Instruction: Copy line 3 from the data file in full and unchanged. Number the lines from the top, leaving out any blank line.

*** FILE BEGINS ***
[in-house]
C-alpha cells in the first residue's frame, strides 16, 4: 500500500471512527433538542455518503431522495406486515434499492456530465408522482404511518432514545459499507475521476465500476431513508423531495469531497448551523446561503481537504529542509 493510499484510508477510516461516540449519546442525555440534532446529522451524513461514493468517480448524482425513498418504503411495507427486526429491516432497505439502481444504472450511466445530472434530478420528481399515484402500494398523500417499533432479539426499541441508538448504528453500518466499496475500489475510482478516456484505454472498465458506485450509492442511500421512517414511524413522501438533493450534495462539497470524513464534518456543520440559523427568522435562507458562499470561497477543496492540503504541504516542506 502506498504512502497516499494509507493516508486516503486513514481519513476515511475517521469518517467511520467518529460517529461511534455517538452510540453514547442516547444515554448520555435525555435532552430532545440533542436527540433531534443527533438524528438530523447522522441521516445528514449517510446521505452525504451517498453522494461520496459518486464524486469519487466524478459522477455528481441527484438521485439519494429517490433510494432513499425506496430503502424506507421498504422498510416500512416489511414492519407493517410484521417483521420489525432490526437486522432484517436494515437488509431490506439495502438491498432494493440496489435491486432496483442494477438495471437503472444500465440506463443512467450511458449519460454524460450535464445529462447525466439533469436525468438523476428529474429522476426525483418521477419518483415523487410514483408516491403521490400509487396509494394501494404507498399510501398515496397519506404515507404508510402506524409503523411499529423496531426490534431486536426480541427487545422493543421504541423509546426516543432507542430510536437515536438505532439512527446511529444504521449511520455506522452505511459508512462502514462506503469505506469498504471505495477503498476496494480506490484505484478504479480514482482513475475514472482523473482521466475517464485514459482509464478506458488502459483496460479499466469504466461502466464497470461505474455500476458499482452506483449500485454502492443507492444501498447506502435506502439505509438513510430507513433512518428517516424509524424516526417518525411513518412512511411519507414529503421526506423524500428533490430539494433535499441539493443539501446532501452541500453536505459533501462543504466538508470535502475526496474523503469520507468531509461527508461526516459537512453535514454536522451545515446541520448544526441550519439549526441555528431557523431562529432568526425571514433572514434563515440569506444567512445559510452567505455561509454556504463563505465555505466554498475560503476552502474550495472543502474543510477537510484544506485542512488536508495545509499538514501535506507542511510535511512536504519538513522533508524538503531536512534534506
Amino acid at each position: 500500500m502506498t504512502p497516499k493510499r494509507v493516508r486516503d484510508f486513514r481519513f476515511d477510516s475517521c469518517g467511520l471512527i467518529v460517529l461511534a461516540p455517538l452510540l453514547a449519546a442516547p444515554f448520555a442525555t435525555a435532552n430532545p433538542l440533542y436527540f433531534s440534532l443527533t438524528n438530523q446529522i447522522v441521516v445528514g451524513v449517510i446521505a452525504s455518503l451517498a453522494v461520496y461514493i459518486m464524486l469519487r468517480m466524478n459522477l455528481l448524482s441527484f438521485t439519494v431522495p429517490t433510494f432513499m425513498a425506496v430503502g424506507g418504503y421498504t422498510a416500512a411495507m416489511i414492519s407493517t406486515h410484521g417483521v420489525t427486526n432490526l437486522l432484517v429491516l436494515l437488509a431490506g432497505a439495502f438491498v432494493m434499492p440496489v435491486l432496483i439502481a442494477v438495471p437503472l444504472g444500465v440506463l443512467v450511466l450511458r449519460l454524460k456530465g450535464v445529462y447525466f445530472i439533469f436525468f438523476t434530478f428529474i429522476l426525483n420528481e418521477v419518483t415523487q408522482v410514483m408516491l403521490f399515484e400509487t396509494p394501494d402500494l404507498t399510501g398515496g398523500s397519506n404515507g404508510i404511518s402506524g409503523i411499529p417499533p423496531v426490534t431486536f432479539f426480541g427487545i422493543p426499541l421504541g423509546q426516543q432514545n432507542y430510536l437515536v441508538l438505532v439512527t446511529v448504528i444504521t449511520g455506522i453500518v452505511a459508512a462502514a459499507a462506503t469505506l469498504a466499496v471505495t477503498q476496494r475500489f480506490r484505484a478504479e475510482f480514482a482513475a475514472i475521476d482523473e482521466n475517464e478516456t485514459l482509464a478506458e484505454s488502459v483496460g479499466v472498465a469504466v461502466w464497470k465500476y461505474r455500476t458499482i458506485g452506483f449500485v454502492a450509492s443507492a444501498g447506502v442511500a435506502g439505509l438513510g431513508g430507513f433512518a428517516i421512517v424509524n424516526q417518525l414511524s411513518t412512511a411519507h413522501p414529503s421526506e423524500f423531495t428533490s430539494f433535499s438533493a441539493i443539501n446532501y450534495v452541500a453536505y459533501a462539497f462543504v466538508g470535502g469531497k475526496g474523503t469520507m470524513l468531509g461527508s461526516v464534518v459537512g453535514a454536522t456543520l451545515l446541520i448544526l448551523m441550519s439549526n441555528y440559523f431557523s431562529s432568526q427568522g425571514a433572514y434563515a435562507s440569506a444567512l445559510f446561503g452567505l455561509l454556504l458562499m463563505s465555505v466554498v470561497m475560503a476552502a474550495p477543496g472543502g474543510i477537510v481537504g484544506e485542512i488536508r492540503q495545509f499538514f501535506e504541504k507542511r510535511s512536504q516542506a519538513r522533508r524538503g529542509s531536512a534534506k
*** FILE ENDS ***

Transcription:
Amino acid at each position: 500500500m502506498t504512502p497516499k493510499r494509507v493516508r486516503d484510508f486513514r481519513f476515511d477510516s475517521c469518517g467511520l471512527i467518529v460517529l461511534a461516540p455517538l452510540l453514547a449519546a442516547p444515554f448520555a442525555t435525555a435532552n430532545p433538542l440533542y436527540f433531534s440534532l443527533t438524528n438530523q446529522i447522522v441521516v445528514g451524513v449517510i446521505a452525504s455518503l451517498a453522494v461520496y461514493i459518486m464524486l469519487r468517480m466524478n459522477l455528481l448524482s441527484f438521485t439519494v431522495p429517490t433510494f432513499m425513498a425506496v430503502g424506507g418504503y421498504t422498510a416500512a411495507m416489511i414492519s407493517t406486515h410484521g417483521v420489525t427486526n432490526l437486522l432484517v429491516l436494515l437488509a431490506g432497505a439495502f438491498v432494493m434499492p440496489v435491486l432496483i439502481a442494477v438495471p437503472l444504472g444500465v440506463l443512467v450511466l450511458r449519460l454524460k456530465g450535464v445529462y447525466f445530472i439533469f436525468f438523476t434530478f428529474i429522476l426525483n420528481e418521477v419518483t415523487q408522482v410514483m408516491l403521490f399515484e400509487t396509494p394501494d402500494l404507498t399510501g398515496g398523500s397519506n404515507g404508510i404511518s402506524g409503523i411499529p417499533p423496531v426490534t431486536f432479539f426480541g427487545i422493543p426499541l421504541g423509546q426516543q432514545n432507542y430510536l437515536v441508538l438505532v439512527t446511529v448504528i444504521t449511520g455506522i453500518v452505511a459508512a462502514a459499507a462506503t469505506l469498504a466499496v471505495t477503498q476496494r475500489f480506490r484505484a478504479e475510482f480514482a482513475a475514472i475521476d482523473e482521466n475517464e478516456t485514459l482509464a478506458e484505454s488502459v483496460g479499466v472498465a469504466v461502466w464497470k465500476y461505474r455500476t458499482i458506485g452506483f449500485v454502492a450509492s443507492a444501498g447506502v442511500a435506502g439505509l438513510g431513508g430507513f433512518a428517516i421512517v424509524n424516526q417518525l414511524s411513518t412512511a411519507h413522501p414529503s421526506e423524500f423531495t428533490s430539494f433535499s438533493a441539493i443539501n446532501y450534495v452541500a453536505y459533501a462539497f462543504v466538508g470535502g469531497k475526496g474523503t469520507m470524513l468531509g461527508s461526516v464534518v459537512g453535514a454536522t456543520l451545515l446541520i448544526l448551523m441550519s439549526n441555528y440559523f431557523s431562529s432568526q427568522g425571514a433572514y434563515a435562507s440569506a444567512l445559510f446561503g452567505l455561509l454556504l458562499m463563505s465555505v466554498v470561497m475560503a476552502a474550495p477543496g472543502g474543510i477537510v481537504g484544506e485542512i488536508r492540503q495545509f499538514f501535506e504541504k507542511r510535511s512536504q516542506a519538513r522533508r524538503g529542509s531536512a534534506k